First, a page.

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Though most of the young families had left the neighborhood, Rabbi Lamm was unwilling to leave the old-time congregants without a rabbi. The family moved to Yonkers and Rabbi Lamm walked to his shul in the Bronx every Shabbos. When winter came, the rebbetzin realized her husband would not be able to take that long walk every week, so they rented an apartment near the shul and stayed there until Rabbi Lamm was able to relocate all the old timers. He did this by forming the Riverdale Hebrew Institute and bringing in Rabbi Avi Weiss.

The Lamms went back to their home in Yonkers and enjoyed a brief time away from the rabbinate. Rabbi Lamm worked for the Jewish Welfare Board, visiting chaplains all over the country.


* * * * *

“Then came a call from Yeshiva University,” says Shirley. “One of the largest shuls on the West Coast, Beth Jacob Congregation of Beverly Hills, was looking for a rabbi.”

The founding rabbi, Simon Dolgin, was moving to Israel with his family and the shul was interviewing rabbis for the position.

“I didn’t want to move to California,” Rebbetzin Lamm admits. “The children were in good schools, our family was close by, and we were very happy where we were. My husband said he would just go for the interview and assured me he wouldn’t take the job.

“Well, after Shabbos he called and said they wanted to have him as their next rabbi.”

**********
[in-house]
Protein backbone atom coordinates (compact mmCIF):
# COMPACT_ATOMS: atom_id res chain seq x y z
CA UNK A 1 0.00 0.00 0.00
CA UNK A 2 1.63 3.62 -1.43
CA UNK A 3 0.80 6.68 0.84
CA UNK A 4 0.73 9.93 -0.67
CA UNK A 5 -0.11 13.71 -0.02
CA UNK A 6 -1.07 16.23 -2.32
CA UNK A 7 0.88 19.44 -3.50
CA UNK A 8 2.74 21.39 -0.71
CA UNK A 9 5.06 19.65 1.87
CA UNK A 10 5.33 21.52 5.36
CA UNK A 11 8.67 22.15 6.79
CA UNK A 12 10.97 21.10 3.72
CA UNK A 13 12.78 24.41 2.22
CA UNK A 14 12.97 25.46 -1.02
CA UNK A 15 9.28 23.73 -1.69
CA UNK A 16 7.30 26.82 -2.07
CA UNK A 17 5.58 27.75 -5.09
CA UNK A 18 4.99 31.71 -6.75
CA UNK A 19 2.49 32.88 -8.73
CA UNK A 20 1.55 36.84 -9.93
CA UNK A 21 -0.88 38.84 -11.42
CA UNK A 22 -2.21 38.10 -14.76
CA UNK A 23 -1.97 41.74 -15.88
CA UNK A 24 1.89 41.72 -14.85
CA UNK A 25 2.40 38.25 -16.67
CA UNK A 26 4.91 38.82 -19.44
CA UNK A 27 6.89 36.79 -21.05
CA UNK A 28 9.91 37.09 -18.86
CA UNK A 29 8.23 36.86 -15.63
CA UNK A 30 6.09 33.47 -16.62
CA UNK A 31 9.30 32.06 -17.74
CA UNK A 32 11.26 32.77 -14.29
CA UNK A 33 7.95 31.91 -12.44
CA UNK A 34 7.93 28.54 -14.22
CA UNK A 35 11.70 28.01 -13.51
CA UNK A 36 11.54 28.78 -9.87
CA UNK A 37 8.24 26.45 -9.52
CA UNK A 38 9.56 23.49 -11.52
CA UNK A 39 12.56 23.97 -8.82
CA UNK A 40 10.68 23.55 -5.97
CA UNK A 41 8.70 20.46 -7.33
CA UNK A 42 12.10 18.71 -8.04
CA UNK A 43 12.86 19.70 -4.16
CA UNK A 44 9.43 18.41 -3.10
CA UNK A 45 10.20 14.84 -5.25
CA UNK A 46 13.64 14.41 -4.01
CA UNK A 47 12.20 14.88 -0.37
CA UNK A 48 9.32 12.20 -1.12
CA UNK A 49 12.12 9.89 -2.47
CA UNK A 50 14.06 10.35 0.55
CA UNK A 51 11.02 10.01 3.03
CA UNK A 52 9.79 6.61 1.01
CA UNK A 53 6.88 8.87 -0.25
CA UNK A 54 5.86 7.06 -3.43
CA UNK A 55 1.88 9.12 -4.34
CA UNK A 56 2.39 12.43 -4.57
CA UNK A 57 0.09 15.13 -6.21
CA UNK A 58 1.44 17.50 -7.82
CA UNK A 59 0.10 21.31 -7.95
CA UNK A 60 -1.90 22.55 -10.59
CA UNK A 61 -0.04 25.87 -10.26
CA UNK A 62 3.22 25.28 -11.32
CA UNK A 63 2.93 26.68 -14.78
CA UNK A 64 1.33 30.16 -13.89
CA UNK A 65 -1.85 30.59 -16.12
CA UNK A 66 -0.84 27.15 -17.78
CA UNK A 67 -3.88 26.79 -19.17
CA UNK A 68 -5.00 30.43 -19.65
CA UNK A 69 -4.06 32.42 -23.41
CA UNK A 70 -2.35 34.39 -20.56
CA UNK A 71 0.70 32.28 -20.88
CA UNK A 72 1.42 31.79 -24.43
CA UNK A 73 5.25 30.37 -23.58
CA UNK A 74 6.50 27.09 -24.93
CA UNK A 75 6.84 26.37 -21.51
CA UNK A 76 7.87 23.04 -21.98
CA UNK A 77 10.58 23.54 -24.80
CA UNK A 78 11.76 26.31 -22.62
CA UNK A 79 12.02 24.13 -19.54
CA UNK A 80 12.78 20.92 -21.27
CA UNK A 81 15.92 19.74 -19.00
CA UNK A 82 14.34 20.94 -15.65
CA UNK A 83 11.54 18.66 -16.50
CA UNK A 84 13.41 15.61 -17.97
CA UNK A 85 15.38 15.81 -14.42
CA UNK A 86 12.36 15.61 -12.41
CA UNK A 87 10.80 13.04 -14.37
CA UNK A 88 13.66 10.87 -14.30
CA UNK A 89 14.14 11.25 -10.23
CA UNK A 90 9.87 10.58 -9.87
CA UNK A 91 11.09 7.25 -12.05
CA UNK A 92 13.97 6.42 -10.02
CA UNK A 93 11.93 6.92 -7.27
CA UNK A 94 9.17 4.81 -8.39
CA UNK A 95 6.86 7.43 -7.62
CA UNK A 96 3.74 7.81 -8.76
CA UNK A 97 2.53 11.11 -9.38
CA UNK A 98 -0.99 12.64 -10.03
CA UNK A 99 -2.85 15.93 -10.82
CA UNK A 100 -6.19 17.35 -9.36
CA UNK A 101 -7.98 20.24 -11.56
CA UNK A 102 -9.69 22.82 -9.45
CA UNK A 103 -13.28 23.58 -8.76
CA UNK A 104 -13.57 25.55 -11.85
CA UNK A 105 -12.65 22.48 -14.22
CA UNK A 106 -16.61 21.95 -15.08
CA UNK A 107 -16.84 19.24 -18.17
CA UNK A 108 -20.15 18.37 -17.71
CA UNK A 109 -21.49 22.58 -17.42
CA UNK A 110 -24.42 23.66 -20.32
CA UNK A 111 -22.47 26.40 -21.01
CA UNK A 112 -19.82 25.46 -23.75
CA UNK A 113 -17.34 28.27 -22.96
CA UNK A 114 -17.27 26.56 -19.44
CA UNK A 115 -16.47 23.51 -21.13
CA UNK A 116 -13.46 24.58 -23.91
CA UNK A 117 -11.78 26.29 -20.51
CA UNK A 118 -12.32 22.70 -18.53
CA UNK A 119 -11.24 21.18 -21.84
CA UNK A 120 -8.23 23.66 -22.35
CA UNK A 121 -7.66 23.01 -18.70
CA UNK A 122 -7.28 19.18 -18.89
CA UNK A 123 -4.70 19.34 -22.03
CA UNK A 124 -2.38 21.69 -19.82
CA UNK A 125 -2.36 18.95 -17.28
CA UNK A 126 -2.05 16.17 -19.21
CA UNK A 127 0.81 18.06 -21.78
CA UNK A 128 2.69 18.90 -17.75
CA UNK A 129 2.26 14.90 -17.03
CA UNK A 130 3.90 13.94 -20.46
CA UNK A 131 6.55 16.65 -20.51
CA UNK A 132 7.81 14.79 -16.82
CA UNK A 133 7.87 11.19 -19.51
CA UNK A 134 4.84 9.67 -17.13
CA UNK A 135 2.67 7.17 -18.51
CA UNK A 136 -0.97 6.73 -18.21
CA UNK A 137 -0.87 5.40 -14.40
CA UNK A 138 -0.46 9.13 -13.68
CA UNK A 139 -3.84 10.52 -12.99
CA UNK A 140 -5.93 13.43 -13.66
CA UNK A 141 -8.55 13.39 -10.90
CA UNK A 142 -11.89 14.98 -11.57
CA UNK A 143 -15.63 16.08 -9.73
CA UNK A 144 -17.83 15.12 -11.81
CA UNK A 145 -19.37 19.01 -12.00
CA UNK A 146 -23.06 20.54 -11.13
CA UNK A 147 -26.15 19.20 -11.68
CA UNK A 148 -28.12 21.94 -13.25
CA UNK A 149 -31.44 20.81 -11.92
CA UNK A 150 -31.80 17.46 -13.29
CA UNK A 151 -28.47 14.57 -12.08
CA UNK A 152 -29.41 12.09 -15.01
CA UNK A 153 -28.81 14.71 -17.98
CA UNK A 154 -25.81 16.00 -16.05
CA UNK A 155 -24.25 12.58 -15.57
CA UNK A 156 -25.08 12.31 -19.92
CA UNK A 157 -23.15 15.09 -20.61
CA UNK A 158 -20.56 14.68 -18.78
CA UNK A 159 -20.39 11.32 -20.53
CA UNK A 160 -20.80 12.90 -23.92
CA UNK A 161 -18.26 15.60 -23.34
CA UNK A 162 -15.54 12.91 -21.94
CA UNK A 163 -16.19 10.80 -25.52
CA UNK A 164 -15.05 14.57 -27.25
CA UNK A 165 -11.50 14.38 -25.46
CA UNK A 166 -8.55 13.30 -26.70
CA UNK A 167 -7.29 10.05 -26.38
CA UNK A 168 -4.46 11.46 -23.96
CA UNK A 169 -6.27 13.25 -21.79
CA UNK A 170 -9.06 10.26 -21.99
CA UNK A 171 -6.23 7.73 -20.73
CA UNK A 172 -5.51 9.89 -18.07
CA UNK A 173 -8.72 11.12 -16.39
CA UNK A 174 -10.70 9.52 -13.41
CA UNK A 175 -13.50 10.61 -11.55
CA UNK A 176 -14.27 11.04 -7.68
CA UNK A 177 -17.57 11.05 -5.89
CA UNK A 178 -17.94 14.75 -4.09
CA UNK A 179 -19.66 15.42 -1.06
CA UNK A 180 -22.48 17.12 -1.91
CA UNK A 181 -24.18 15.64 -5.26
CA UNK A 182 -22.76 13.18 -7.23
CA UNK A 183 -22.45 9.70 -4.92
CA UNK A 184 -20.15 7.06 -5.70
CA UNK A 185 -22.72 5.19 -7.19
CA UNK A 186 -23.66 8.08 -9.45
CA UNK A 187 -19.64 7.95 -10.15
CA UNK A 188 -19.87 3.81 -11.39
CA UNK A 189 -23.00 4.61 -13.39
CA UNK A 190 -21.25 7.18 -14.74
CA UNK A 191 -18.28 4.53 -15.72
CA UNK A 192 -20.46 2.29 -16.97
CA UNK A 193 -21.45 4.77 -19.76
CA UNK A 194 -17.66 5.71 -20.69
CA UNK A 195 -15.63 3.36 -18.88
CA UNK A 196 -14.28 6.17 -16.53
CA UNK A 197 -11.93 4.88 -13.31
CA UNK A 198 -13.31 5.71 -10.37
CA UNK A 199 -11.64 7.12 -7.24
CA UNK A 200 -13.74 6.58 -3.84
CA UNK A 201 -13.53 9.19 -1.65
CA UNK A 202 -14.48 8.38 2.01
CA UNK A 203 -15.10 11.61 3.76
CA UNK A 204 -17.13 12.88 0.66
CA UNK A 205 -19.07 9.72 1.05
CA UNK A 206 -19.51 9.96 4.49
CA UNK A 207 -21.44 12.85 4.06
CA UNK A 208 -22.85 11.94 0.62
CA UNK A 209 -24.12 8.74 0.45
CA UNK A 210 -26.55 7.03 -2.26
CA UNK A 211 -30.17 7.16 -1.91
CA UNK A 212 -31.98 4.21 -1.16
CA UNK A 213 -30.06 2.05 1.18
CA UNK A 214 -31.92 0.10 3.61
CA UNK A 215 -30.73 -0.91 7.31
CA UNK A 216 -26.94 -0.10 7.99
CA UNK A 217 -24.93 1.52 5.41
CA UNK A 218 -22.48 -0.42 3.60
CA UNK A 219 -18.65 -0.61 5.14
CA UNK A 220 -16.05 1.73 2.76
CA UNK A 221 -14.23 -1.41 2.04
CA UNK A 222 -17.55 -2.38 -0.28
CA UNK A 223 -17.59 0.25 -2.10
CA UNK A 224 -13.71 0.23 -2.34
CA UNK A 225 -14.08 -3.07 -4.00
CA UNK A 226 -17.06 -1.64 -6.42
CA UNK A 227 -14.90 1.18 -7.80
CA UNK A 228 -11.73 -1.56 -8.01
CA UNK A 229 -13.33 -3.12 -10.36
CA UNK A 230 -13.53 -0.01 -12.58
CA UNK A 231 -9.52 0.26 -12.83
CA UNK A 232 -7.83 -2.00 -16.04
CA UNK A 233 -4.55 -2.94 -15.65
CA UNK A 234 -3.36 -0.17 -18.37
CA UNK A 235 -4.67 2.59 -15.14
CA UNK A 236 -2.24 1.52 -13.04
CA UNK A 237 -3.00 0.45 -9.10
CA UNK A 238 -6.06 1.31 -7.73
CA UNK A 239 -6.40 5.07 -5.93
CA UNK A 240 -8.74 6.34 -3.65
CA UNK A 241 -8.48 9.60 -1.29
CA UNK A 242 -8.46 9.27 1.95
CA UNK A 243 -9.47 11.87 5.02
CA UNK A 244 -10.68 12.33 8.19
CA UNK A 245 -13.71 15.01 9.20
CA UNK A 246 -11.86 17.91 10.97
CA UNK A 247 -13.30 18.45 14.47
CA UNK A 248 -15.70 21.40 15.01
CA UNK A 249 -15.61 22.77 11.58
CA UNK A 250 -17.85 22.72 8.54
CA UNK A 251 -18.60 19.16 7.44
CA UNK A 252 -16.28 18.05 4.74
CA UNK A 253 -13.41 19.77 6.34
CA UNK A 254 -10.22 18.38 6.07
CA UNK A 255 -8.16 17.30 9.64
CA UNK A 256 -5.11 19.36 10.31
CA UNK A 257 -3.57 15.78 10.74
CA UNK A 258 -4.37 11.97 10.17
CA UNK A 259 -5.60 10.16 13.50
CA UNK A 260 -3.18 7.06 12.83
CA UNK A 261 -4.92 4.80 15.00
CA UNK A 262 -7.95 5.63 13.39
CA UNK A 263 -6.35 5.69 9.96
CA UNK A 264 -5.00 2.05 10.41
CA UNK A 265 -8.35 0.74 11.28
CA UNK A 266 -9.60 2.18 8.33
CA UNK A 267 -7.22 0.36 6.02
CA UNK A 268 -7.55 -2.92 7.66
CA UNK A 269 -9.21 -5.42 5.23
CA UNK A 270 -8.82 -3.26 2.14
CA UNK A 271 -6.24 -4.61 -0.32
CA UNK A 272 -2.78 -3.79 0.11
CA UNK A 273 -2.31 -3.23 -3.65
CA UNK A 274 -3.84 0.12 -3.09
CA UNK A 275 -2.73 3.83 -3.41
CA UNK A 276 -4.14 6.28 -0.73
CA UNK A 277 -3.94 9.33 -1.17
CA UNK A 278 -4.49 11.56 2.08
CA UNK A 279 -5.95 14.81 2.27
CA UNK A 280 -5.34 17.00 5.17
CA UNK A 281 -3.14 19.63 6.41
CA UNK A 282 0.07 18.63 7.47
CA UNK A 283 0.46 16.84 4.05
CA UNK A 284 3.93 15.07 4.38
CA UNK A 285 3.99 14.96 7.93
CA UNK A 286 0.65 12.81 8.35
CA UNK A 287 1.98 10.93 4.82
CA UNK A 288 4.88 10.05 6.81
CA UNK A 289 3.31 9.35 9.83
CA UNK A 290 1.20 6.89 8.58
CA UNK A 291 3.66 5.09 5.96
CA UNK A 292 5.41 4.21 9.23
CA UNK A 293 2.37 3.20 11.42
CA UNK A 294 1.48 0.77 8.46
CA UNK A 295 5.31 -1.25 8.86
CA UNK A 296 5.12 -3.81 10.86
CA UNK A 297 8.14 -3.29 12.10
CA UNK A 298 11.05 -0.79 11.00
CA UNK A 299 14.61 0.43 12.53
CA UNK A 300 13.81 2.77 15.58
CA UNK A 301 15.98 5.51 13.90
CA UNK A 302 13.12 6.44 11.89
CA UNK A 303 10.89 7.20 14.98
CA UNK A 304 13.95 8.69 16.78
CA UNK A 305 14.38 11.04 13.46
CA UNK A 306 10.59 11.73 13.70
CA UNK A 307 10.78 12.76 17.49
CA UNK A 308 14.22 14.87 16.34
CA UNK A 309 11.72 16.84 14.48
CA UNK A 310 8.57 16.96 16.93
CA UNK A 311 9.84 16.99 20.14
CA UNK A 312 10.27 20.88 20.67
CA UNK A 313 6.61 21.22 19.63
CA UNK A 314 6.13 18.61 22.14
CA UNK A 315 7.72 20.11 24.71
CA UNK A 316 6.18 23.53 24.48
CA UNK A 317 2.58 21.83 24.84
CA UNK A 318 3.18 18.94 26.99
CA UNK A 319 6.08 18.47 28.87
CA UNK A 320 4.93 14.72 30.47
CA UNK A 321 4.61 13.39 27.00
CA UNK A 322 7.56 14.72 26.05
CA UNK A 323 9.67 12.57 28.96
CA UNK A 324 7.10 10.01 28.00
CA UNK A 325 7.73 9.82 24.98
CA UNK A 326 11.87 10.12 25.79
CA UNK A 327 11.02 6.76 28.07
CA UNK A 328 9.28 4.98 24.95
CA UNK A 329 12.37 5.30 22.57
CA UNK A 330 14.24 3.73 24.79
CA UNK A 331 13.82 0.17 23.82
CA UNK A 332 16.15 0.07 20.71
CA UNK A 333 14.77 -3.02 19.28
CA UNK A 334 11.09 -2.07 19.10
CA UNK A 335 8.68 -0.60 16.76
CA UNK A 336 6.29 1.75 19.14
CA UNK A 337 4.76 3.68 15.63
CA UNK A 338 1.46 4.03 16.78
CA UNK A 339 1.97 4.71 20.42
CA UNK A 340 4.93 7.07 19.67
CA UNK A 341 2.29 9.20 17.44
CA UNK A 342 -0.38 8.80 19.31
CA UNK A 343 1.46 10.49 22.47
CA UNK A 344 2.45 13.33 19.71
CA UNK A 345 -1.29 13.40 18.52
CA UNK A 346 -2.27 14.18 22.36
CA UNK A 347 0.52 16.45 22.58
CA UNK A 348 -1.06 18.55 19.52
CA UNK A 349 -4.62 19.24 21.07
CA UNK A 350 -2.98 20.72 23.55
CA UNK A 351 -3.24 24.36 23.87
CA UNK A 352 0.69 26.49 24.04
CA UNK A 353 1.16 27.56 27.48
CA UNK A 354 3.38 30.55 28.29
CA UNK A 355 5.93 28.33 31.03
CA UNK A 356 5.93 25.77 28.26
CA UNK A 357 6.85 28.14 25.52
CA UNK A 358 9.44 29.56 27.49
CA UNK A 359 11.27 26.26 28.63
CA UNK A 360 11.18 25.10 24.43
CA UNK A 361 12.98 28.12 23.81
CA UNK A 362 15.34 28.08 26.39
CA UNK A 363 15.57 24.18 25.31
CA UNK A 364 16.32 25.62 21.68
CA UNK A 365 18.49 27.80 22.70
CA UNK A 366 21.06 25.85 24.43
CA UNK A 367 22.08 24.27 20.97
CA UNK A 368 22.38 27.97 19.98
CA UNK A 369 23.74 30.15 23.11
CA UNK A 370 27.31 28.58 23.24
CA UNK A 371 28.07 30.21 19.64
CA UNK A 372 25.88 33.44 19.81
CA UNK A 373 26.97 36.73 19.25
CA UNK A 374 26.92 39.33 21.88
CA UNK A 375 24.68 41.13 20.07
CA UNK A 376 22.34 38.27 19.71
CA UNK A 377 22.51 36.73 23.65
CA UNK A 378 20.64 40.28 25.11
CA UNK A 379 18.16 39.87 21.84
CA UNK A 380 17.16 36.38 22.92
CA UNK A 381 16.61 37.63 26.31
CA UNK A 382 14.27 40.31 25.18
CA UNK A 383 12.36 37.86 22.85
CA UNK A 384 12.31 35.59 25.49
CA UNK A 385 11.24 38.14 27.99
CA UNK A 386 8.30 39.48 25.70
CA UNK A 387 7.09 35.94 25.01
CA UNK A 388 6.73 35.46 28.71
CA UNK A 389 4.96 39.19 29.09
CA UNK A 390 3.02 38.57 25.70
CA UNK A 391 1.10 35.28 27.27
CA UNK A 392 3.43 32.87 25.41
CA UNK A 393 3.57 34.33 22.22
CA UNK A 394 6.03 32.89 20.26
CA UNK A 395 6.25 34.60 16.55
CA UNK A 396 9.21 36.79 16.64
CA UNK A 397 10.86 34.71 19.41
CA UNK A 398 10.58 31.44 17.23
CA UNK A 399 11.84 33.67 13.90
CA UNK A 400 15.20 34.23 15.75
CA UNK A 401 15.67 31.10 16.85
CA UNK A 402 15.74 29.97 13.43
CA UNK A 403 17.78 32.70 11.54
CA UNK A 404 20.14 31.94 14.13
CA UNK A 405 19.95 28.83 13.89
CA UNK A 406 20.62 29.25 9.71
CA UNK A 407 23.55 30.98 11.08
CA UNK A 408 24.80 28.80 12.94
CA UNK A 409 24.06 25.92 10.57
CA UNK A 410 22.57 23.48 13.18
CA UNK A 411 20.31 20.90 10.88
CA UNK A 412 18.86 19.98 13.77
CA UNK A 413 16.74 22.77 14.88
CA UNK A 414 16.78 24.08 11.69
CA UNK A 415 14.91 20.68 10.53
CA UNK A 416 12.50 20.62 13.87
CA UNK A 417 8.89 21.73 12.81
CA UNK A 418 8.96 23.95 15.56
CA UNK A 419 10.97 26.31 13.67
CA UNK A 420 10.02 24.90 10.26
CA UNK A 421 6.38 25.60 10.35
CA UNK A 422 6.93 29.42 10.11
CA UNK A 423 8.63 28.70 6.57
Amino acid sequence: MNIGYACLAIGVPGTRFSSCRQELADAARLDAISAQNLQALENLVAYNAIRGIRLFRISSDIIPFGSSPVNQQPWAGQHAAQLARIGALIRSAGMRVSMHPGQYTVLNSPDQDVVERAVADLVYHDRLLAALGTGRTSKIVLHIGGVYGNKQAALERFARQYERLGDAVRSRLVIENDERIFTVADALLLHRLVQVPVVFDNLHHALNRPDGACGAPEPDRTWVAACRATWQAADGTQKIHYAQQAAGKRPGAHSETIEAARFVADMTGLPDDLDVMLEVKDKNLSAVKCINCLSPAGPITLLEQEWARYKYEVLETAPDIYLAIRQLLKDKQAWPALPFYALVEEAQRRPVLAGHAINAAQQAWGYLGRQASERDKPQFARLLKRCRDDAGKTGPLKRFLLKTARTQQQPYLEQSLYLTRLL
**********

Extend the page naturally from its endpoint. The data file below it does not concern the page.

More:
Shirley was still hesitant. So her husband suggested they take a week’s vacation in Los Angeles and she could see what it was like.

“I went out there. The sun was always shining and it looked like a really beautiful place.”

When Shabbos was over, three women congregants took Shirley for a drive, ostensibly to show her around. But they really wanted to question her.

Would she eat in a non-kosher restaurant? Her answer was no. Would she eat fish in a non-kosher restaurant? No. Would she at least eat fruit and raw vegetables in a non-kosher restaurant? Once again she said she would not.

“I found this very upsetting because I could see they were not happy with my answers. When we got back to the shul I asked the wife of the president how many people these women represented and she said very few. I asked how many congregants were Orthodox and she said most of them were.

“At that point I realized it would be a challenge, but I finally agreed with my husband that he should take the position.”

The Lamms bought a home in Beverly Hills and fixed it up. Shirley felt strongly that they should purchase their own home rather than have the shul buy it for them. She decorated it herself.

One of their first guests was Elie Wiesel, who came to lecture at a shul event. He was taken with how beautiful the home was. “ I told him I’d worked hard on it so that the rabbi and our children would be proud of it.”

Many other well-known people were guests in their home. Baron de Rothschild, who was in Los Angeles for an NCSY event, had lunch at the Lamms’ home. A few weeks later a gift arrived from him: a gold plate with etchings of the Rothschild shul in France.

“I worked very hard with the sisterhood of the shul,” says Shirley. “In those years most women did not work outside the home and they had time to devote to the shul. I think that’s a big loss today.”

Rebbetzin Lamm and the shul’s sisterhood organized many events. “One of the most successful was an auction we held for several years. I had every woman make something herself. Whoever knew how to sew or knit or crochet made items. Others painted. Everything was made by the women themselves and then sold to raise money for the shul.”


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Naomi Klass Mauer is the co-publisher of The Jewish Press.